You are here: Home / Communications / News / Timely and Accurate Disease Reporting, Investigation, and Response

Timely and Accurate Disease Reporting, Investigation, and Response

Public health is not a homogeneous field. Public health agencies often differ from each other in their structures, programs, and funding levels. This reality is one reason why NWCPHP researchers were recently awarded a grant by the Robert Wood Johnson Foundation to study public health systems for disease reporting, investigation, and response.

July 1, 2010


Public health is not a homogeneous field. Public health agencies often differ from each other in their structures, programs, and funding levels. But far from being an impediment to studying effective disease outbreak response, this heterogeneity provides a natural laboratory for the study of best practices.

This reality is one reason why NWCPHP researchers were recently awarded a grant by the Robert Wood Johnson Foundation to study public health systems for disease reporting, investigation, and response. Led by Susan Allan, MD, JD, MPH, Janet Baseman, PhD, MPH, and Debra Revere, MLIS, MA, this project will compare and score six different state/local public health agencies on measures such as timeliness and accuracy of disease reporting and outbreak detection and response.

The investigators will create logic models that reflect the functioning of each agency and will also collect data about each agency’s disease reporting and investigation tools and practices from key informant interviews and a wide selection of secondary data sources, including datasets from the Council of State and Territorial Epidemiologists.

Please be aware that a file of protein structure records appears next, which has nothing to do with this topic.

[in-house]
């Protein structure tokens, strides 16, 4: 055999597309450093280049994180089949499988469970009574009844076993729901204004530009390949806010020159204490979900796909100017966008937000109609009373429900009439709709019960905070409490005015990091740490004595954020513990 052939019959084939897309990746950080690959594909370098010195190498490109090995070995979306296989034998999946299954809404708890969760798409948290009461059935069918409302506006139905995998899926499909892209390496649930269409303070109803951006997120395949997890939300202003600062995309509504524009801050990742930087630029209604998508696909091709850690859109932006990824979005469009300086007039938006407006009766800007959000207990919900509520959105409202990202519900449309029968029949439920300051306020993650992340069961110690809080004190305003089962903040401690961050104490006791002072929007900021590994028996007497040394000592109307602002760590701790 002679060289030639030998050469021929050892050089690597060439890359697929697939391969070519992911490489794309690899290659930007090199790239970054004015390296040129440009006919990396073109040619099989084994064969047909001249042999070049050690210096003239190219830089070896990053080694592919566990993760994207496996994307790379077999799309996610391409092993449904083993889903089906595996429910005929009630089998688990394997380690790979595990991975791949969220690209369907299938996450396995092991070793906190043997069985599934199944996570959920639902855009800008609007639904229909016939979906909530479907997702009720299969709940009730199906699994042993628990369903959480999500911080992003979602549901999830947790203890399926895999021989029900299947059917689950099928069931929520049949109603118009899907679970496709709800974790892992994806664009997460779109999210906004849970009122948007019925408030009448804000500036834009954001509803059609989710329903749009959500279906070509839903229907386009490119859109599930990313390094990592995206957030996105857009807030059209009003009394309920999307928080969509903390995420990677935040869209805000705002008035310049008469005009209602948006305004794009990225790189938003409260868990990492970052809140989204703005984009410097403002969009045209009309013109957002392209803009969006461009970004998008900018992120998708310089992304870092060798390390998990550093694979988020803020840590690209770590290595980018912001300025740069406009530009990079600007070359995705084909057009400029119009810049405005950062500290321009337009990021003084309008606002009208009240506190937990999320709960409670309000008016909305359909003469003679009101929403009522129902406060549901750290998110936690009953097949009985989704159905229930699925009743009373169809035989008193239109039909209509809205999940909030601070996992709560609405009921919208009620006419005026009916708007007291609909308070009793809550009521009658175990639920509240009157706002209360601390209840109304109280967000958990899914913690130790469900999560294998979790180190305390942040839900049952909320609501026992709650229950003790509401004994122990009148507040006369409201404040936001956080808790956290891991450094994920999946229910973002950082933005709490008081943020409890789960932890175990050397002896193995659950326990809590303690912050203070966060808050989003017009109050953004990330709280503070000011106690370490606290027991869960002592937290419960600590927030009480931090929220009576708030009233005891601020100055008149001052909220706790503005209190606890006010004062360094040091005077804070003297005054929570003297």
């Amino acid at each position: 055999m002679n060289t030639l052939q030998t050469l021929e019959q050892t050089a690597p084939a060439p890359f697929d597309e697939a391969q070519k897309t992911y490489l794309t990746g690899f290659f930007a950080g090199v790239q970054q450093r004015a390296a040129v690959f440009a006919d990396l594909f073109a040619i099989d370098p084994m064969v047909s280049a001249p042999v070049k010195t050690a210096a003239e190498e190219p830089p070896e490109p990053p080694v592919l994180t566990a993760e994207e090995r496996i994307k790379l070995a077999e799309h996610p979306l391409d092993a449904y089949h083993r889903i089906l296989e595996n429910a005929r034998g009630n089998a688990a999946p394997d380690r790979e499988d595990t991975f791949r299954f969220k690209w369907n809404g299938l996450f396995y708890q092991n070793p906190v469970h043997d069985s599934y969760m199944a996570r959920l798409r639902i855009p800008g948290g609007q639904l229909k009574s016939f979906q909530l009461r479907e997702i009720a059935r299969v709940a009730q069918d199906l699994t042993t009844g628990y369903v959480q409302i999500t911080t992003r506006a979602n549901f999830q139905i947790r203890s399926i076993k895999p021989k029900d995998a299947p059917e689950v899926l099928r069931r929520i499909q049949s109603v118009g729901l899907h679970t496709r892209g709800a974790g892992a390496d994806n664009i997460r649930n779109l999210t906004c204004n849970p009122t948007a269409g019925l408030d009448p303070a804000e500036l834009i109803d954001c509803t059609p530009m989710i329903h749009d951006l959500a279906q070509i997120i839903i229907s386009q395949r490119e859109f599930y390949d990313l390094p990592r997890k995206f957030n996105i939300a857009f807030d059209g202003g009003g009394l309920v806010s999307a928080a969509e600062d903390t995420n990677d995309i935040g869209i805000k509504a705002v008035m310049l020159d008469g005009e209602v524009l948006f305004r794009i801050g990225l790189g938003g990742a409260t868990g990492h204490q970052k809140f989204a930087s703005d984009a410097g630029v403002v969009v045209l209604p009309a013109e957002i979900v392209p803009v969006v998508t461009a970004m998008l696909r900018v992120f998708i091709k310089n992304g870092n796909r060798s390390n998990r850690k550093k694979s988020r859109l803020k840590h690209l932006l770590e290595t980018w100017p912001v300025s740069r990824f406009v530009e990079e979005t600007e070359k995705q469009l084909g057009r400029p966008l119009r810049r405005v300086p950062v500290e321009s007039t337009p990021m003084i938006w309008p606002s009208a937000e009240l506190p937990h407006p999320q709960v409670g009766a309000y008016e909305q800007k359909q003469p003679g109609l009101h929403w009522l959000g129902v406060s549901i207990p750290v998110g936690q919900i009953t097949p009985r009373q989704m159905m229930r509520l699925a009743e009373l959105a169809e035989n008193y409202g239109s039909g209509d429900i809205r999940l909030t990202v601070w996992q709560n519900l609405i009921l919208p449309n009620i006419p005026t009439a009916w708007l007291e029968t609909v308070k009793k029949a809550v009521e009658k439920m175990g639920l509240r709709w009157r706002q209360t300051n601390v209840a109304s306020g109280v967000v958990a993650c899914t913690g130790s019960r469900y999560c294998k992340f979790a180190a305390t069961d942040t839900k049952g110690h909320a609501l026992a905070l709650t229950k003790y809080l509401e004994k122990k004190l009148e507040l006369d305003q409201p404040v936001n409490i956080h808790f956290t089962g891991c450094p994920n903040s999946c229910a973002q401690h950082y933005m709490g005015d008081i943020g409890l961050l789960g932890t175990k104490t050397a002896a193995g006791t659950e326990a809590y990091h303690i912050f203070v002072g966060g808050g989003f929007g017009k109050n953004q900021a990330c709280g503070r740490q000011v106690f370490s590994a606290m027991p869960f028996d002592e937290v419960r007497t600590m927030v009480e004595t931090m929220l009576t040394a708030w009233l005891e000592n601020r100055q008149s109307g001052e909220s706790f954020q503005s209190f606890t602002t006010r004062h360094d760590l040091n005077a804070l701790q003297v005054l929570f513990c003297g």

A panel of experts will review the logic models and evidence collected to rate the different agencies using a modified RAND Appropriateness Method. The panel’s analysis will be used to develop a matrix representing the relationship between quality ratings on various measures and the performance of each public health agency.

From this matrix, the researchers will propose a set of evidence-based benchmarking standards for public health agencies to use. It is intended that the findings of this study will assist public health agencies across the U.S. in improving disease outbreak reporting and investigation practices.

STORY TO SHARE?

We love public health stories! We feature them in our postcard series, Spotlight on the Field, and news items. Please contact us to share your story!